Peer Leader: Michelle Douse
“You must admit that the genesis of a great man depends on the long series of complex influences which has produced the race in which he appears, and the social state into which that race has slowly grown…. Before he can remake his society, his society must make him.”
—Herbert Spencer, The Study of Sociology
The unanimous decision of our group is that the Trait Theory is definitely a more relevant theory of leadership than the Great Man Theory in today’s society. Our thoughts vary on the extent to which each is relevant but at the end of our deliberations, the Trait Theory was undoubtedly the victor. The essence of how we arrived at such a conclusion is succinctly stated in the quote above in which Herbert Spencer, a renowned sociologist, discredits such a theory. However, for greater clarity the theories must first be dissected and inspected.
The Great Man theory postulates that great leaders are simply born that way. This straight forward and simple means of examining leadership was in our humble opinion insufficient and faulty. For it left many questions to be answered and many to be asked. How is it that one can justify great leadership by simply saying, “He was born that way?” There must be a better answer, one that takes into account socialization, one’s personal development and other factors. Are great leaders simply born that way or were they ‘raised’ or ‘trained’ to be that way? This theory is indeed lacking and primitive as it is in our human nature to grow and improve and this does not happen overnight.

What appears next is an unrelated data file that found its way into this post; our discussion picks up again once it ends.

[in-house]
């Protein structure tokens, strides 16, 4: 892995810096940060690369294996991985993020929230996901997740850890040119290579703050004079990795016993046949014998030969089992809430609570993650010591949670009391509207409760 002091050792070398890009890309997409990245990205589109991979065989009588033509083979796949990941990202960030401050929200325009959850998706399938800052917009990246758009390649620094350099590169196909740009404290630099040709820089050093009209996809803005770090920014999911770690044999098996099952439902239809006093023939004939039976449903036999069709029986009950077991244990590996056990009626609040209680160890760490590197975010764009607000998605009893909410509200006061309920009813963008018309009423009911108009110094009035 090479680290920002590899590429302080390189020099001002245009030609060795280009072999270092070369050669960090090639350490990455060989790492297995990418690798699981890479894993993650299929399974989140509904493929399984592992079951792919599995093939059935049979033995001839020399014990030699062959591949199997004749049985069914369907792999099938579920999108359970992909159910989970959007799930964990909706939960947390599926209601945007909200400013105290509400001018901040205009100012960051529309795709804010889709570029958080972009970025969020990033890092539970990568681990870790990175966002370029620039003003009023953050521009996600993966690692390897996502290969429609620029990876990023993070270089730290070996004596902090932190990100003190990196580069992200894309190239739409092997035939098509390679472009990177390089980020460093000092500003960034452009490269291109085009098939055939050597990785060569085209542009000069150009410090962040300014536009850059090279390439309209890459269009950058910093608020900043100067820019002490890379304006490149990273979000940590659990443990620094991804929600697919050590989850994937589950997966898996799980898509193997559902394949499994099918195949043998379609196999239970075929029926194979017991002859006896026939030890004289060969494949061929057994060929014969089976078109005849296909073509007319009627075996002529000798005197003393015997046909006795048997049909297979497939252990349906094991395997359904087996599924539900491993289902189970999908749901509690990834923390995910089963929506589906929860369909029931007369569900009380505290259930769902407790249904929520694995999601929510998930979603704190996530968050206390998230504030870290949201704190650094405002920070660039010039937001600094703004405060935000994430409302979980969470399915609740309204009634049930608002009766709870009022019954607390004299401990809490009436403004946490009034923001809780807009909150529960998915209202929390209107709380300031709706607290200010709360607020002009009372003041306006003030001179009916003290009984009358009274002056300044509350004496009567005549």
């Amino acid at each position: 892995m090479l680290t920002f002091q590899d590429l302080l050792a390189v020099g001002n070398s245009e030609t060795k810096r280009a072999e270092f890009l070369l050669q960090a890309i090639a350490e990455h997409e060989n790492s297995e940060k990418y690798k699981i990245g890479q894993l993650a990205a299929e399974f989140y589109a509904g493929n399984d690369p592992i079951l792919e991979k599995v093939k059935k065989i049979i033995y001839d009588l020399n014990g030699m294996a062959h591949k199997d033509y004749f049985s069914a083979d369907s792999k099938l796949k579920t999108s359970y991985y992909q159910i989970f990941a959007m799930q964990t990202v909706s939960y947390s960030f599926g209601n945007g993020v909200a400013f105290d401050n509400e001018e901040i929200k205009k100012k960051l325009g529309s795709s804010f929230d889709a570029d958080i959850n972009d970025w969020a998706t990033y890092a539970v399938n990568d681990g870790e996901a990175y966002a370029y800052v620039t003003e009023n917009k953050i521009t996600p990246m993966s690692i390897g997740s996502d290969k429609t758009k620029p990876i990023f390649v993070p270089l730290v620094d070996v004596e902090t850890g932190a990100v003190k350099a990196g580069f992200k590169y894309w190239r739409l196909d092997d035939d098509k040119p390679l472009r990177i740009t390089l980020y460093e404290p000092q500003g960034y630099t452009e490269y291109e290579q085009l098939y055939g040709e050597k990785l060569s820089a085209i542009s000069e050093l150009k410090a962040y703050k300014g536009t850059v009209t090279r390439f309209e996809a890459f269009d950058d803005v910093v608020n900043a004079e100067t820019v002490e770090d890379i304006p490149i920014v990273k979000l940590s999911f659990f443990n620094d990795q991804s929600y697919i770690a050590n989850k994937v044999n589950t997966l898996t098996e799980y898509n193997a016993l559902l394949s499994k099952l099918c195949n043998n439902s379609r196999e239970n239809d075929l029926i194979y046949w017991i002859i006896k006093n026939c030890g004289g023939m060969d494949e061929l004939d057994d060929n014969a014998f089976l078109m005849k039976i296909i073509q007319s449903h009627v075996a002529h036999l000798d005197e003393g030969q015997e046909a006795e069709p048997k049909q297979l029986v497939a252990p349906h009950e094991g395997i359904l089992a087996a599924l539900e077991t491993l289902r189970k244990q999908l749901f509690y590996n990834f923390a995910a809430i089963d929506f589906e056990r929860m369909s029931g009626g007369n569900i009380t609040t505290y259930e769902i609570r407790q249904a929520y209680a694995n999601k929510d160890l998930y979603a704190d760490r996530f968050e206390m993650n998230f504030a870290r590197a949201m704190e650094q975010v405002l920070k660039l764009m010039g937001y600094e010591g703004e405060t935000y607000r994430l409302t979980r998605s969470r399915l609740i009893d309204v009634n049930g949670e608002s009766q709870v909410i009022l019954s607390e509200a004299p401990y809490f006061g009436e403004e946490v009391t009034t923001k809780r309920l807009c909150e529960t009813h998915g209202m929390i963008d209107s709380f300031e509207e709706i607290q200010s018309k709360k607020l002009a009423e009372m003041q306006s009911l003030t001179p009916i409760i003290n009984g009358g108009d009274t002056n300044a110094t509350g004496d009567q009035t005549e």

The Trait Theory on the other hand, focuses on various characteristics that make one a great leader. Examples of such characteristics include but are not limited to honesty, integrity and self-confidence. The Trait Theory in focusing on certain traits, acknowledges that a leader is made through socialization as it is one’s upbringing that determines various characteristics in an individual. We are of the view that traits are what constitute a great leader and leader can become even better if he/she builds upon those leadership traits he/she already possesses.
On a side note, the best consensus we could come to was that, it is likely that some persons are naturally more inclined to leadership than others, but even in those circumstances socialization is key to sharpen those innate leadership abilities. However, we still remain firm in our stance that the Trait Theory is of greater relevance.